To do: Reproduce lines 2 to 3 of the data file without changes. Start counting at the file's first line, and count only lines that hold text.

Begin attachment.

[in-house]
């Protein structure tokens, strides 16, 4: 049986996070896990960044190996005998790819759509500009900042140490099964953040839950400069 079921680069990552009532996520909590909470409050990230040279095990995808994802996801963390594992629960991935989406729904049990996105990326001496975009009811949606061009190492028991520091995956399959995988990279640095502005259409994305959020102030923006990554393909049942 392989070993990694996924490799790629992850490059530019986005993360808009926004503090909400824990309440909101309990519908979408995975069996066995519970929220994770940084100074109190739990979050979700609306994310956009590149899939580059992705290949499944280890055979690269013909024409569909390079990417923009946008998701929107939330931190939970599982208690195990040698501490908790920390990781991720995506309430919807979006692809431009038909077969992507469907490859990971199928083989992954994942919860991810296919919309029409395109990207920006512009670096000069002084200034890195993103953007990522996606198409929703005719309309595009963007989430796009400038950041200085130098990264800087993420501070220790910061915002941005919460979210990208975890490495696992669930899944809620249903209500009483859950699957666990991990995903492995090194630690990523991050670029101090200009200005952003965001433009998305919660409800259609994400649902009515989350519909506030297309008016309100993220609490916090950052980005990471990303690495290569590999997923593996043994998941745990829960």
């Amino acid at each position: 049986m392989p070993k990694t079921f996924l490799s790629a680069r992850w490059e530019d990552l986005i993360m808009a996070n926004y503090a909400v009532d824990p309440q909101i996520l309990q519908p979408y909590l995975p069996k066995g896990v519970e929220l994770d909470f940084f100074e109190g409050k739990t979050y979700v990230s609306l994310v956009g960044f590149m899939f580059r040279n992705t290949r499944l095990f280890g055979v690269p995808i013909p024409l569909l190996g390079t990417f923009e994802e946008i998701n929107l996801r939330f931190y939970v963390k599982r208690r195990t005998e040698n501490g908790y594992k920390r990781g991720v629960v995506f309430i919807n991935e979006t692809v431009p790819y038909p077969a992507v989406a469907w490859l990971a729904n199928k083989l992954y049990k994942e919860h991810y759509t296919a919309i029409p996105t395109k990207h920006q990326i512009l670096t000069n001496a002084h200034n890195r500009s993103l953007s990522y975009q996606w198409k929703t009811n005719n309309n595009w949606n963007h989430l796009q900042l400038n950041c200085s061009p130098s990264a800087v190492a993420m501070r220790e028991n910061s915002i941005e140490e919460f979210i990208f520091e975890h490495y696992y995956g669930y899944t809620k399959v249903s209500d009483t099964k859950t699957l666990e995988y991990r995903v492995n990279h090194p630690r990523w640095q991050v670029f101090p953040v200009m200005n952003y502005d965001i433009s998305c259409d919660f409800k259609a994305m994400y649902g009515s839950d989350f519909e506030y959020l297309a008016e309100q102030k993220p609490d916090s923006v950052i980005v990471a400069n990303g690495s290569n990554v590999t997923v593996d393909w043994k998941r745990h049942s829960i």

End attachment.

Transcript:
């Protein structure tokens, strides 16, 4: 049986996070896990960044190996005998790819759509500009900042140490099964953040839950400069 079921680069990552009532996520909590909470409050990230040279095990995808994802996801963390594992629960991935989406729904049990996105990326001496975009009811949606061009190492028991520091995956399959995988990279640095502005259409994305959020102030923006990554393909049942 392989070993990694996924490799790629992850490059530019986005993360808009926004503090909400824990309440909101309990519908979408995975069996066995519970929220994770940084100074109190739990979050979700609306994310956009590149899939580059992705290949499944280890055979690269013909024409569909390079990417923009946008998701929107939330931190939970599982208690195990040698501490908790920390990781991720995506309430919807979006692809431009038909077969992507469907490859990971199928083989992954994942919860991810296919919309029409395109990207920006512009670096000069002084200034890195993103953007990522996606198409929703005719309309595009963007989430796009400038950041200085130098990264800087993420501070220790910061915002941005919460979210990208975890490495696992669930899944809620249903209500009483859950699957666990991990995903492995090194630690990523991050670029101090200009200005952003965001433009998305919660409800259609994400649902009515989350519909506030297309008016309100993220609490916090950052980005990471990303690495290569590999997923593996043994998941745990829960």
């Amino acid at each position: 049986m392989p070993k990694t079921f996924l490799s790629a680069r992850w490059e530019d990552l986005i993360m808009a996070n926004y503090a909400v009532d824990p309440q909101i996520l309990q519908p979408y909590l995975p069996k066995g896990v519970e929220l994770d909470f940084f100074e109190g409050k739990t979050y979700v990230s609306l994310v956009g960044f590149m899939f580059r040279n992705t290949r499944l095990f280890g055979v690269p995808i013909p024409l569909l190996g390079t990417f923009e994802e946008i998701n929107l996801r939330f931190y939970v963390k599982r208690r195990t005998e040698n501490g908790y594992k920390r990781g991720v629960v995506f309430i919807n991935e979006t692809v431009p790819y038909p077969a992507v989406a469907w490859l990971a729904n199928k083989l992954y049990k994942e919860h991810y759509t296919a919309i029409p996105t395109k990207h920006q990326i512009l670096t000069n001496a002084h200034n890195r500009s993103l953007s990522y975009q996606w198409k929703t009811n005719n309309n595009w949606n963007h989430l796009q900042l400038n950041c200085s061009p130098s990264a800087v190492a993420m501070r220790e028991n910061s915002i941005e140490e919460f979210i990208f520091e975890h490495y696992y995956g669930y899944t809620k399959v249903s209500d009483t099964k859950t699957l666990e995988y991990r995903v492995n990279h090194p630690r990523w640095q991050v670029f101090p953040v200009m200005n952003y502005d965001i433009s998305c259409d919660f409800k259609a994305m994400y649902g009515s839950d989350f519909e506030y959020l297309a008016e309100q102030k993220p609490d916090s923006v950052i980005v990471a400069n990303g690495s290569n990554v590999t997923v593996d393909w043994k998941r745990h049942s829960i």